Broadly speaking, the constraints analysis methodology requires information on levels and trends with respect to a variety of variables and parameters, on both the microeconomic and macroeconomic levels, as well as qualitative evidence indicating the presence of constraints. Wherever possible, the constraints analysis team should provide evidence and data from diverse sources that reflect any systemic bottlenecks to investment. To expedite the process and avoid duplication of efforts, the team should make maximum use of readily available data sources and any relevant analyses of constraints to growth that exist. Wherever gender-, sector- or industry-disaggregated data are available, they should be used to inform or nuance information about constraints. Quantitative data can also be supplemented with qualitative evidence from consultations with relevant stakeholders.

The constraints analysis methodology also requires comparisons between similar countries. To the extent possible, the constraints analysis team should benchmark the performance of the selected country on the same variables and parameters against a set of comparator countries that are carefully chosen based on their similarities in regional location, size and economic structure, resource endowments, similarity of production or export baskets, level of economic development and/or reform history. Such comparison helps the selected country more clearly identify areas ways in which it may lag, and the comparisons may suggest improvements that the selected country can reasonably achieve or identify levels of economic performance to which the selected country can reasonably aspire. Using the average values of a large subset of countries (say low income Asian countries) can help ensure that conclusions reached in the constraints analysis are not overly dependent on the choice of a few, specific comparator countries.

When considering any element of the decision tree, the analyst is faced with the question: “If this is a binding constraint to growth, what effects might I be able to observe in the economy?” To answer these diagnostic questions, selected countries must: (1) select and formulate specific diagnostic questions in a sensible way that reflects their unique country context; (2) research and marshal data and other information that shed light on the questions; and (3) answer the questions in a systematic manner, given the balance of available evidence. In the process, the constraints analysis team should identify, consider and incorporate appropriate data and information related to social and gender inequalities and key industries, along with their implications for growth and poverty reduction. MCC’s country team is available to provide advice and assistance with the design and execution of the constraints analysis where necessary to ensure that results are defensible and sound.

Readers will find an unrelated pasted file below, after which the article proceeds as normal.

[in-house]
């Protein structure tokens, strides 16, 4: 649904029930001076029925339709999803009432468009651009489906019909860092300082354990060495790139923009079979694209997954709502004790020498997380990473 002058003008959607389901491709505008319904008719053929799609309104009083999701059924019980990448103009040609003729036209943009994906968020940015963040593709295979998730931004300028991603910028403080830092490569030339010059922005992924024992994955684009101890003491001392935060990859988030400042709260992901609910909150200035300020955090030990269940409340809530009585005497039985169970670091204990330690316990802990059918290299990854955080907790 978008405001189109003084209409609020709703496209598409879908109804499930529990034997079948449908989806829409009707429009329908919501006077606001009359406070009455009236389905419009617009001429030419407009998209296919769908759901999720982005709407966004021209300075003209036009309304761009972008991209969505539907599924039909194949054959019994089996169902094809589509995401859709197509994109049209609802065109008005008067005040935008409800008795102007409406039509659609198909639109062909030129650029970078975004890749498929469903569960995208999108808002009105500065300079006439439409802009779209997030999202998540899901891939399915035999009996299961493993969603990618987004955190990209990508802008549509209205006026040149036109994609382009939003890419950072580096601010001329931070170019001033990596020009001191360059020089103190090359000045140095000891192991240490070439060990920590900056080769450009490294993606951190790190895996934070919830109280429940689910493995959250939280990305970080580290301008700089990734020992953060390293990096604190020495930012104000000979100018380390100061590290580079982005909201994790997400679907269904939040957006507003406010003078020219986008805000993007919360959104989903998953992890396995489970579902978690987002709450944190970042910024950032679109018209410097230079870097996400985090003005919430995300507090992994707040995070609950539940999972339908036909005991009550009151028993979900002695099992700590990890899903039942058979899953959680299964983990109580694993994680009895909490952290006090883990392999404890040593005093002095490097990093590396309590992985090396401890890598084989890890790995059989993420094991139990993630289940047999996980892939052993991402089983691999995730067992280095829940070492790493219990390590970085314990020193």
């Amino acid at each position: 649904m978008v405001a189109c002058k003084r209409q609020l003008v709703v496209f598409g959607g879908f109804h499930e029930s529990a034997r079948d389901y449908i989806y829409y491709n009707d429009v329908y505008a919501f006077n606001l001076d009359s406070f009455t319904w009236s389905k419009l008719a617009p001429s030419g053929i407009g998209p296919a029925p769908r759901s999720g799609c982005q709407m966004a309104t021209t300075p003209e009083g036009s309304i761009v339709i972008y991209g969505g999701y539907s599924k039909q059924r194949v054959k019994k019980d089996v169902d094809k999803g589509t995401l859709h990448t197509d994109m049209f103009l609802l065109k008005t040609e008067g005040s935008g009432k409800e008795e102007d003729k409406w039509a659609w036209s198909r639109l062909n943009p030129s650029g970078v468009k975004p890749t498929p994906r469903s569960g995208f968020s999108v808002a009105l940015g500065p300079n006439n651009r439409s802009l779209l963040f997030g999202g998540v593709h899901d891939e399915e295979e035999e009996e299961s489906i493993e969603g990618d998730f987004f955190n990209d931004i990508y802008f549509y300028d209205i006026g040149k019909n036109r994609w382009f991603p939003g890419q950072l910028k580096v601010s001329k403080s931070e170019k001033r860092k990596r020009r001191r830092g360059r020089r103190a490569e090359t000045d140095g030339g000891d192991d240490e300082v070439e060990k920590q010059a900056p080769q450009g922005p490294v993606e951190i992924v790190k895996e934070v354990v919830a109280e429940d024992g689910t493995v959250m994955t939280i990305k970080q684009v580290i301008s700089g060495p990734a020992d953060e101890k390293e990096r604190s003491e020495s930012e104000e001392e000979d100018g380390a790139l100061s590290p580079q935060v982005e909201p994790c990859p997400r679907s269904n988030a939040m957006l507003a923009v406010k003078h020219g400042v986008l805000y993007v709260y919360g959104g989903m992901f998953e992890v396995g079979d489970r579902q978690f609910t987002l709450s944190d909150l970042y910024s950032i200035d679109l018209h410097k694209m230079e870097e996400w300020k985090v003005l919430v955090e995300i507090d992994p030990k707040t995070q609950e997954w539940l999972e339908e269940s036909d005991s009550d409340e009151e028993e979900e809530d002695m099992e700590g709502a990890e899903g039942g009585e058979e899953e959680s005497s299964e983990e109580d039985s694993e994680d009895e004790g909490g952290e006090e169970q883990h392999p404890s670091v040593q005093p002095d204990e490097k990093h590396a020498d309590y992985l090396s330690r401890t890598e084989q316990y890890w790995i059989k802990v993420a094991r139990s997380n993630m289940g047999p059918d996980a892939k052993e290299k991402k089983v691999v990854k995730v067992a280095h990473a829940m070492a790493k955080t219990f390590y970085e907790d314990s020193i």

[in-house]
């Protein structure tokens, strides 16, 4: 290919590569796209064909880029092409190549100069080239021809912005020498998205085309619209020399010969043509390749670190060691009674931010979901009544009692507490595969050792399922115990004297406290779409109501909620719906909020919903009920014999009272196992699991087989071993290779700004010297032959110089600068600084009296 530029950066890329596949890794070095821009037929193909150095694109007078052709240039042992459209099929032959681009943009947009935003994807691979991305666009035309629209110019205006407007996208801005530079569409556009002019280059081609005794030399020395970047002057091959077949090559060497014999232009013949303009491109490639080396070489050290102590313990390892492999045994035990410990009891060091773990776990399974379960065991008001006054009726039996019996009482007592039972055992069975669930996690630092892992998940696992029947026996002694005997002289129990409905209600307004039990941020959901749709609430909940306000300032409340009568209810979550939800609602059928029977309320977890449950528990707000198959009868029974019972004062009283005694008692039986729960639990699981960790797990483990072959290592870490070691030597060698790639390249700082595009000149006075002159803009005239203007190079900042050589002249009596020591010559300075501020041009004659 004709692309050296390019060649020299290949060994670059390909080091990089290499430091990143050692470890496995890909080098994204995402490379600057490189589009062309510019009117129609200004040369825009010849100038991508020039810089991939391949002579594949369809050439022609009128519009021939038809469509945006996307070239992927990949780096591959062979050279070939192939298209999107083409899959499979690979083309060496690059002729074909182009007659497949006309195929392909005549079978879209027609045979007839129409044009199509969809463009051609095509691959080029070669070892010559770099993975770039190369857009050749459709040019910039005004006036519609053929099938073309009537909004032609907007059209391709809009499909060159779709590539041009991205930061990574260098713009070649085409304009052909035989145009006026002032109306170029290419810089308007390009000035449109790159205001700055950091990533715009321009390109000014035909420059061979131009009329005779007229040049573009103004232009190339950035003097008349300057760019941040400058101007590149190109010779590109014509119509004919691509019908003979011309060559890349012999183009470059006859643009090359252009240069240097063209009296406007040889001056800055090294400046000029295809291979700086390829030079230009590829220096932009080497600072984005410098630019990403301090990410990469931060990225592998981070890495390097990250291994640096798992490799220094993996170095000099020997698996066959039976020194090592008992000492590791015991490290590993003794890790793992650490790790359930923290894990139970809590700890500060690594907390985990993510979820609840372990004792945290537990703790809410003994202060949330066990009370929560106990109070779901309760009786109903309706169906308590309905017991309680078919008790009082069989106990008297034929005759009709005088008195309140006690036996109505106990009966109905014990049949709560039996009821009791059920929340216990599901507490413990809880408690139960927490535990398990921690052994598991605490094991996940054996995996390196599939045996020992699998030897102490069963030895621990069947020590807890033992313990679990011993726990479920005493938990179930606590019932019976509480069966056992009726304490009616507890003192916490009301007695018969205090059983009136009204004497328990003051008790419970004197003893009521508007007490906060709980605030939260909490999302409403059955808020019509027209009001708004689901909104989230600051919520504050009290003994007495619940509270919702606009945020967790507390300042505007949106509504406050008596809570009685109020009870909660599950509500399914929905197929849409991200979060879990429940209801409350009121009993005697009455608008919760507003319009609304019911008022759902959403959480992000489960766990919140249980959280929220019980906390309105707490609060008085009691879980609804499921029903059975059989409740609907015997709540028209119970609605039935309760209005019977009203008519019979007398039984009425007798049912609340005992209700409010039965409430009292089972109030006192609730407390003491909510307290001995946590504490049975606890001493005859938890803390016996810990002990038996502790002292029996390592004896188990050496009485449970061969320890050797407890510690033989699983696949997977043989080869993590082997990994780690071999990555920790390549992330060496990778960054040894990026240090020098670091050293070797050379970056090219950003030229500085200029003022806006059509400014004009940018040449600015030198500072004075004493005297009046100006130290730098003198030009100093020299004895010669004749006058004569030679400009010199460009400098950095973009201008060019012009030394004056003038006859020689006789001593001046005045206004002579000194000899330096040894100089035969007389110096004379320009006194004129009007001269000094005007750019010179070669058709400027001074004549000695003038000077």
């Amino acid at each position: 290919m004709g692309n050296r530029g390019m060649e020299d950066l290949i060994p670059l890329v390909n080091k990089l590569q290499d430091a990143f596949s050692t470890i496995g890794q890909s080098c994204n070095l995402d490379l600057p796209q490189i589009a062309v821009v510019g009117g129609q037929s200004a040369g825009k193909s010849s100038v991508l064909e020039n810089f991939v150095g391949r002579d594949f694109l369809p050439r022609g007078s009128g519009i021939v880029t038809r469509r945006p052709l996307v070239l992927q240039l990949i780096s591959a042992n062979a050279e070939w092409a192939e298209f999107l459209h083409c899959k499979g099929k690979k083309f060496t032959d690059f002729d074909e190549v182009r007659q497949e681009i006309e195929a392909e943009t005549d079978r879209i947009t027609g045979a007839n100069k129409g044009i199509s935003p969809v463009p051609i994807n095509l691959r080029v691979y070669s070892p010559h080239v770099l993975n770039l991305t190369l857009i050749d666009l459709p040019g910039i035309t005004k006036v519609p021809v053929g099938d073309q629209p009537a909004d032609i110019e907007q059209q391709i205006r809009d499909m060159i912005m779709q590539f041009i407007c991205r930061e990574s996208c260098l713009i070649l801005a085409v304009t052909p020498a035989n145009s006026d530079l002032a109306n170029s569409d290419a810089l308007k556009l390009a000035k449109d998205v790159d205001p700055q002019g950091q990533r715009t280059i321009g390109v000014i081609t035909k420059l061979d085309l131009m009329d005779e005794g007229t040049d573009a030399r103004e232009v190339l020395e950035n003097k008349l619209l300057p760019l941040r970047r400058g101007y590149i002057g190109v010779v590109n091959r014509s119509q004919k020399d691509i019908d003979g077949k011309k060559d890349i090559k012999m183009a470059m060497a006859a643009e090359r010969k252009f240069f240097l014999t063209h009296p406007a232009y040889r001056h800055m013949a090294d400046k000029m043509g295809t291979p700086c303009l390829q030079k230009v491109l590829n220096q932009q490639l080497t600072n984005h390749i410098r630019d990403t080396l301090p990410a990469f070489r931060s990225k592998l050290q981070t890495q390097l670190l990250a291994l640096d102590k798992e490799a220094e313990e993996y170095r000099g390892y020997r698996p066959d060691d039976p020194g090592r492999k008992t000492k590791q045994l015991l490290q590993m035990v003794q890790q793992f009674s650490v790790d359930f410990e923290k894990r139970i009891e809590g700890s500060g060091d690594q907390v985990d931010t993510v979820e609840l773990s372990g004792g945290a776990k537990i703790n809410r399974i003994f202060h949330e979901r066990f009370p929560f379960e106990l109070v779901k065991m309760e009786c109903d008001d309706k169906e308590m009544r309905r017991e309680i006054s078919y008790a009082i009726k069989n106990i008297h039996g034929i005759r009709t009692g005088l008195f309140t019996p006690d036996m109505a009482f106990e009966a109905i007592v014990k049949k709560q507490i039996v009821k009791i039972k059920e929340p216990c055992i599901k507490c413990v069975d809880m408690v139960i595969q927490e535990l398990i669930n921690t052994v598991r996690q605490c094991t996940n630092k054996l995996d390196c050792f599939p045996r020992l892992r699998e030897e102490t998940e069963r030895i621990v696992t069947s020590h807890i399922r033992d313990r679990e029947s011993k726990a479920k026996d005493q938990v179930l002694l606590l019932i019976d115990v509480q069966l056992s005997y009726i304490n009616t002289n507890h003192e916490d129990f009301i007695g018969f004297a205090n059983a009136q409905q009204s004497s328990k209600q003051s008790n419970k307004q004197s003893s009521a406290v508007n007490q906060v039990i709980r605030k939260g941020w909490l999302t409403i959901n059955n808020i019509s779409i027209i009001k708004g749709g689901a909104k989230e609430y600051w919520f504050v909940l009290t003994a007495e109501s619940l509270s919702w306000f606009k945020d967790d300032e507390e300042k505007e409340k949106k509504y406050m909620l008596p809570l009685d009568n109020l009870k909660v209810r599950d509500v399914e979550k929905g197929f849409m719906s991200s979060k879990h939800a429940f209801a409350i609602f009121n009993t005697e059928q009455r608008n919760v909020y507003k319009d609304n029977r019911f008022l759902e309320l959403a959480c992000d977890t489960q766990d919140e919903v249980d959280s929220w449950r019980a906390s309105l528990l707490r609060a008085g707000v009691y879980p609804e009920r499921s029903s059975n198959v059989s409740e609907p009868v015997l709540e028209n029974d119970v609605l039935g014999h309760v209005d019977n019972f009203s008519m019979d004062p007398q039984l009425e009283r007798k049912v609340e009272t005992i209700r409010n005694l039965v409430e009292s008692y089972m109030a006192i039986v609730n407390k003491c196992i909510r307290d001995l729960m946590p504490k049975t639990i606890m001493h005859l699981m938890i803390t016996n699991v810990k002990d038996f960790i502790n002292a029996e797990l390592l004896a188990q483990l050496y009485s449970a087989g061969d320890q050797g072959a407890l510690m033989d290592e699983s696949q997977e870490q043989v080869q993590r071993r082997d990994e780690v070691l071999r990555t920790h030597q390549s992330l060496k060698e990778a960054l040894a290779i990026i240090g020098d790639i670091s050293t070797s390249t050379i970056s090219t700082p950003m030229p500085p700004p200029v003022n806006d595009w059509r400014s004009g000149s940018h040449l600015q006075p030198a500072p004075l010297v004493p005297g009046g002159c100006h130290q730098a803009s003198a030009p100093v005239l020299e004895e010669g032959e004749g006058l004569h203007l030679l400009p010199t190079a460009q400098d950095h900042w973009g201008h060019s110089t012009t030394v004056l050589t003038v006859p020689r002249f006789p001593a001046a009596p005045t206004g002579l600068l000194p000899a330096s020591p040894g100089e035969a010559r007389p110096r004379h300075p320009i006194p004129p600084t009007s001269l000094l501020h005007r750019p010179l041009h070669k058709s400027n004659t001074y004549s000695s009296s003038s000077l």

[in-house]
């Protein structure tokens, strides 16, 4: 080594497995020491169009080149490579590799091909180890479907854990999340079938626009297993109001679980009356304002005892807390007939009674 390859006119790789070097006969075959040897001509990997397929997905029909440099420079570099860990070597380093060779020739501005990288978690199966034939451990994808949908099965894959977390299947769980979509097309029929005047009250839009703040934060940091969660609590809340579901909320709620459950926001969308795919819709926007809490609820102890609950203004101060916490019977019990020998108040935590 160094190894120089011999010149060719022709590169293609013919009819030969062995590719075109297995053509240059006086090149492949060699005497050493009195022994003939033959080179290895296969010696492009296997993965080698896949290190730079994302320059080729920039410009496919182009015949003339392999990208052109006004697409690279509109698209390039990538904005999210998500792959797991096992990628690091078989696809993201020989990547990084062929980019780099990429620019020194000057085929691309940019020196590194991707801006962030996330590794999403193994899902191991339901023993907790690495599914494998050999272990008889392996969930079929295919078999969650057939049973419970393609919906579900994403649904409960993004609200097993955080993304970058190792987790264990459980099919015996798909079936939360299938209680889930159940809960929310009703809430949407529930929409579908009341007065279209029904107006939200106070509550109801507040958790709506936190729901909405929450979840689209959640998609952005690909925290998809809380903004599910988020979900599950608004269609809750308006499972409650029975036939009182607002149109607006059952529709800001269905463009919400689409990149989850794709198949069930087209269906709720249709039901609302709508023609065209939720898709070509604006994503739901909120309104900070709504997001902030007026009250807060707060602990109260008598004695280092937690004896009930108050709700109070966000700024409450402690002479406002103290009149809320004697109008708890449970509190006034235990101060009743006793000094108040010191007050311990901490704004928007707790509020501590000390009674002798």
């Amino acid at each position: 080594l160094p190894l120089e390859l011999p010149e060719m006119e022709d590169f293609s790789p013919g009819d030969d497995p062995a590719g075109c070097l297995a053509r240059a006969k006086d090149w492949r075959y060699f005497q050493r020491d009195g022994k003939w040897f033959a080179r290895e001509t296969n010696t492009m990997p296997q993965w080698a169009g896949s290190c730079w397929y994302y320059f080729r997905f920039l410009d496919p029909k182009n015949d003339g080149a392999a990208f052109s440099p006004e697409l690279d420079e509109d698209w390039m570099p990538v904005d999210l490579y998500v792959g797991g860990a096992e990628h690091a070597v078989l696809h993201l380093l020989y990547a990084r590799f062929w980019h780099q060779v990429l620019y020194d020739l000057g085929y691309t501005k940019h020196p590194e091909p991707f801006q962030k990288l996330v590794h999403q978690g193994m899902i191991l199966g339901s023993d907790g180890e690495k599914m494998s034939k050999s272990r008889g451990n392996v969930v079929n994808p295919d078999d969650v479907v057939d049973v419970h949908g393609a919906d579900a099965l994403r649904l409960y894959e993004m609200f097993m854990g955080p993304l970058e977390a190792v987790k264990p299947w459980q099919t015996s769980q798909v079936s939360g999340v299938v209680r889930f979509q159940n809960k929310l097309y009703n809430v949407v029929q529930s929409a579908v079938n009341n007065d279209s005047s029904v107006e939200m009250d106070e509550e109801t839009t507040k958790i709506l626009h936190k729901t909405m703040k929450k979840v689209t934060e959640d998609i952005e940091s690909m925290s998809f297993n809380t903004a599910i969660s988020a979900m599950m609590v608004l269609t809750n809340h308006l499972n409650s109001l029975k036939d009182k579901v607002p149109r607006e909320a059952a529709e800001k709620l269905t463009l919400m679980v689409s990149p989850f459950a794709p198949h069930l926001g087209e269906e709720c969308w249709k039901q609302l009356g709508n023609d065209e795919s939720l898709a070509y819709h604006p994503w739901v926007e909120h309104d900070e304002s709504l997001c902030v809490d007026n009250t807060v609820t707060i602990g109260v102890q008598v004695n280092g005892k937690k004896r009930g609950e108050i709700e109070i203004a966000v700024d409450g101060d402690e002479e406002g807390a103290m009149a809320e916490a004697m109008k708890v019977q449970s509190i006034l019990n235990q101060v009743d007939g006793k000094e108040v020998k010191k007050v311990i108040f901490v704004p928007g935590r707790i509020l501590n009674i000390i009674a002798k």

Determining binding constraints is not, as noted above, necessarily a simple or straightforward task. Since most countries are characterized by scarce resources and less than optimal policy environments, there are typically many factors that constrain private investment and growth. Such an analysis requires knowledge specific to the economy, careful analysis of available data and creative application of diagnostic tests, benchmarking with comparator countries, and careful vetting with stakeholders. To achieve this goal, the constraints analysis must be conducted using reliable information and data and must incorporate, where feasible and appropriate, social and sectoral analysis that deepens the analytical understanding of how constraints affect growth and poverty reduction. A good constraints analysis will incorporate microeconomic, macroeconomic and sector-specific data to determine binding constraints. The constraints analysis report considers additional information that reflects specific concerns about: (i) social and gender inequalities that may characterize the economy or shape policies and institutions, and (ii) business issues that may influence contributions to private business activity and economic growth. Including these perspectives helps ensure that any conclusions about binding constraints are based on a complete understanding of the country’s economy, its growth, and how the benefits of that growth are shared.

Where relevant, social and gender and sector-level and industry-level analysis should inform the results of the tests. In order to conserve resources and focus on what is most important to the analysis, the constraints analysis team should take a preliminary examination of all branches of the diagnostic tree to eliminate some areas from further consideration, i.e., those areas that are unlikely to rise to the level of a binding constraint. The constraints analysis team should then focus their analytical effort on those nodes of the diagnostic tree that are more likely to emerge as binding constraints to growth once further analysis is done. These are the constraint areas that will require the greatest analytical rigor and consideration in order to rank constraints and identify those that are most binding. When the constraints analysis team reaches preliminary conclusions about binding constraints to economic growth, it should discuss the results with the MCC country team. Ultimately, the constraints analysis team and MCC must reach agreement before progressing into the last stage of consultations, finalizing the constraints analysis report, and moving on to the next phase of the compact development process.

Consultations: The constraints analysis team should undertake consultations with experts and other stakeholders at various stages of the constraints analysis process. During MCC’s initial technical visit, the MCC and selected country teams should consult with ministries, executive departments or other entities that compile, own or control data the teams will need in applying the constraints analysis methodology. Such consultations may include national ministries of finance, transportation, public works, energy, education, health, labor, trade, agriculture, social or community development or gender, the central bank, the bureau of statistics, and local chambers of commerce or specific businesses, or business associations or civil society organizations. Through these consultations, the constraints analysis team should share information on the constraints analysis methodology, the data and information required and how the data and information will be handled. In addition, the constraints analysis team should establish a point of contact through which to channel communication and requests for data.